BARCELONA – A new medical procedure developed in Spain looks set to reduce the intense discomfort and disability associated with lower back pain by enabling a replacement of spinal discs, a study said on Wednesday.
A team led by Doctor Pablo Clavel of Barcelona’s QuirónSalud clinic published its results in the Clinical Neurology and Neurosurgery journal.
The study entitled “Health-related quality of life in patients undergoing lumbar total disc replacement: A comparison with the general population,” suggests the procedure, LTDR, as an alternative to more conventional lumbar vertebral fusion surgery.
According to Clavel, the results obtained seemed to endorse the new procedure as a majority of patients improved their health and quality of life to values similar to those of the general population. Disability and pain were significantly reduced compared to preoperative evaluations, the study said.
The human spine is composed of 24 vertebrae, stacked on top of one another, bones that contain a canal that surrounds and protects the spinal cord.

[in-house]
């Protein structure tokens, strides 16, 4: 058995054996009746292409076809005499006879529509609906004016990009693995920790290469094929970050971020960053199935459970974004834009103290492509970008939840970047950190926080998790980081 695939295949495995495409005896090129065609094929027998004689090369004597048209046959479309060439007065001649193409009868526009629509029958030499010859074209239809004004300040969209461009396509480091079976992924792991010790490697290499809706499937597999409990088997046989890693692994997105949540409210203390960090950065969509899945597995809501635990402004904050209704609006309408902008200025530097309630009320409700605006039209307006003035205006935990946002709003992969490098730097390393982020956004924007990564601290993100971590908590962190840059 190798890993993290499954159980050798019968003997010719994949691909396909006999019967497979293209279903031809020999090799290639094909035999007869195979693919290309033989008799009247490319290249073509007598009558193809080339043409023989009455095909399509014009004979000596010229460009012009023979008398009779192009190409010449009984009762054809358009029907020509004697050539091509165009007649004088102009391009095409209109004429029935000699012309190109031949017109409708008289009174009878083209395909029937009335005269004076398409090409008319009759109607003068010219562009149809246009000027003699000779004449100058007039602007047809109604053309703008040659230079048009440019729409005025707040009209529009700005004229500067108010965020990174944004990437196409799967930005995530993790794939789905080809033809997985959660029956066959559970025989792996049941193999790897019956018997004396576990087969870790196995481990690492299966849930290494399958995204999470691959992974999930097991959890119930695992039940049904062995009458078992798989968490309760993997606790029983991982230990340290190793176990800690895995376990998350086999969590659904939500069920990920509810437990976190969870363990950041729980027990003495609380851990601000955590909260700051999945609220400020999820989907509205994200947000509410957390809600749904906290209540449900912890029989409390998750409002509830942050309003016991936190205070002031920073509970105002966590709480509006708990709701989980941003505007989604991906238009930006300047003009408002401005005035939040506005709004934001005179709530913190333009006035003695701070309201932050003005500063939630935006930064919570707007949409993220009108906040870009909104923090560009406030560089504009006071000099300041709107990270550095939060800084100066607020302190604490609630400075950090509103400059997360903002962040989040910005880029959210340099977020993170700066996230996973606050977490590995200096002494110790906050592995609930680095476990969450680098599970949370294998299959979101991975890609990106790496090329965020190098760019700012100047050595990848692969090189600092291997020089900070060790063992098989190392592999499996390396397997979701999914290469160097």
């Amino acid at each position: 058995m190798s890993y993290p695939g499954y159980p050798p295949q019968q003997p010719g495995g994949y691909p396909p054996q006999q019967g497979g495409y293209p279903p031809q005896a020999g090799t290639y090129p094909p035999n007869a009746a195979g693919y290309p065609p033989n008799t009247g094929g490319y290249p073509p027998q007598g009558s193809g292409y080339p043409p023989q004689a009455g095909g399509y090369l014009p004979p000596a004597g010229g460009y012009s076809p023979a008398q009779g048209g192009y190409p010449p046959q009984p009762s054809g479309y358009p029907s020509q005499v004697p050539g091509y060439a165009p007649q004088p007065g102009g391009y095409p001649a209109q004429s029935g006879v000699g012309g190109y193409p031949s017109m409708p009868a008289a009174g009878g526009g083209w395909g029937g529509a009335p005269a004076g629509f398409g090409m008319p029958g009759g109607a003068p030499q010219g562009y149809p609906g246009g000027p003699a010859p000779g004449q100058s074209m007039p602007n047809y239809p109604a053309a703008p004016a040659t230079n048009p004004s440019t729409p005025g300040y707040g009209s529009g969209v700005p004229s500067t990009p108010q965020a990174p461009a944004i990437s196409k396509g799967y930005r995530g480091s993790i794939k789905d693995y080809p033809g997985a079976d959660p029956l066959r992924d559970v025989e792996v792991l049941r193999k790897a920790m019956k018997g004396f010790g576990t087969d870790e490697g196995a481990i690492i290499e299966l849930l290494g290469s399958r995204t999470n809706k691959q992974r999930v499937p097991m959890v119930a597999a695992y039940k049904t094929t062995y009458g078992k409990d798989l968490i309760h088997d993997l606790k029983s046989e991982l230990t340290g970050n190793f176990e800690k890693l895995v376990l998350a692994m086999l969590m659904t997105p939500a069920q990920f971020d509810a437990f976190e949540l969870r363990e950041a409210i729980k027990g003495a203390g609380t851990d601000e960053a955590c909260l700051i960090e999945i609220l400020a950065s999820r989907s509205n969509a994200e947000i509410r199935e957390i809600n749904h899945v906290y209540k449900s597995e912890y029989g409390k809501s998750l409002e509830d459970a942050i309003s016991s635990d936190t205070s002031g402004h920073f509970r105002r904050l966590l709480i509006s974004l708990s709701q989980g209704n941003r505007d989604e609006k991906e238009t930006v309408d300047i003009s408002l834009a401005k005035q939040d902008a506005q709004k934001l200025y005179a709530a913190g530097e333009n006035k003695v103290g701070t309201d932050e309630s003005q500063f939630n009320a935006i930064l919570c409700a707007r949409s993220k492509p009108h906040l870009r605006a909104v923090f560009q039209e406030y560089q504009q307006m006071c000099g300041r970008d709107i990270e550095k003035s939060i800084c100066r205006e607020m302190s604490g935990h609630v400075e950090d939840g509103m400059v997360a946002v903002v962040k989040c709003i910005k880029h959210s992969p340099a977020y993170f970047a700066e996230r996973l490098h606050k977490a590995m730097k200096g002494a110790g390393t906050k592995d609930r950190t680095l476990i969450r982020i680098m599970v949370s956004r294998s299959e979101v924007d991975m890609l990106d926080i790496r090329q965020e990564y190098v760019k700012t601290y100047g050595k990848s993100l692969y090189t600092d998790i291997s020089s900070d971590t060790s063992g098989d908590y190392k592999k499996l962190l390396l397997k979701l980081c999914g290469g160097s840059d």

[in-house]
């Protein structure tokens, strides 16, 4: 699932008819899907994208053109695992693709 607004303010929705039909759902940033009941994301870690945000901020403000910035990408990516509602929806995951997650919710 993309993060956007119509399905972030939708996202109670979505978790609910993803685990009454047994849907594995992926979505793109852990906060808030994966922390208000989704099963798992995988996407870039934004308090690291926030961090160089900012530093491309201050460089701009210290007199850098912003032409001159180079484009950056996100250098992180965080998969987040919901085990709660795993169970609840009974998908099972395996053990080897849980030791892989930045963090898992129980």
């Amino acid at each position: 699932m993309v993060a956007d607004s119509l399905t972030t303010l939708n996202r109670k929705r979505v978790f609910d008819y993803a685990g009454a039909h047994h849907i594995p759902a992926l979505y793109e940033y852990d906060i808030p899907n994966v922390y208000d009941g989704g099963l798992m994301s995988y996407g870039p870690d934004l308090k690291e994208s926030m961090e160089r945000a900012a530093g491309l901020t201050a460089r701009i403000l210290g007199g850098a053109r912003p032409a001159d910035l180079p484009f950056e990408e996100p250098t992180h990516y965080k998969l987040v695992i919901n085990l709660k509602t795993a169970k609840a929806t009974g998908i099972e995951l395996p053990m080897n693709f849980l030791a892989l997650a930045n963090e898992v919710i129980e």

Vertebrae are separated from each other by intervertebral disks, flat, round and flexible cushions that act as shock absorbers when a person walks or runs.
Lower back pain is thought to be related to Lumbar Disc Degeneration Disease.
Discs can degenerate due to aging, disease, abuse or by becoming a slipped, herniated or ruptured disk, one of the most common causes of both lower back pain (lumbago) and leg pain (sciatica).
According to the study 59 percent of the trial group, prior to LTDR surgery, suffered severe disability and 86 percent had either moderate or severe lumbar pain.
One year after the LTDR surgery, the study checked the trial patient’s Health-related Quality of life (HRQOL) with comparable age and gender general population values, to assess their functional disability and residual pain.
This is the first Spanish study showing that in a trial of 51 patients, 92 percent improved their Oswestry Disability Index score, 90 percent improved their lower back pain (lumbago) and 87 percent improved their leg pain (sciatica).
Also, 44 patients with an active professional life returned to work and up to 89 percent of the patients practiced sports again.
However, patients with previous spinal surgery had lower improvements in HRQOL index, disability and pain than those without previous surgery.
Clavel has called for larger scale studies to identify the best candidates for the LTDR treatment.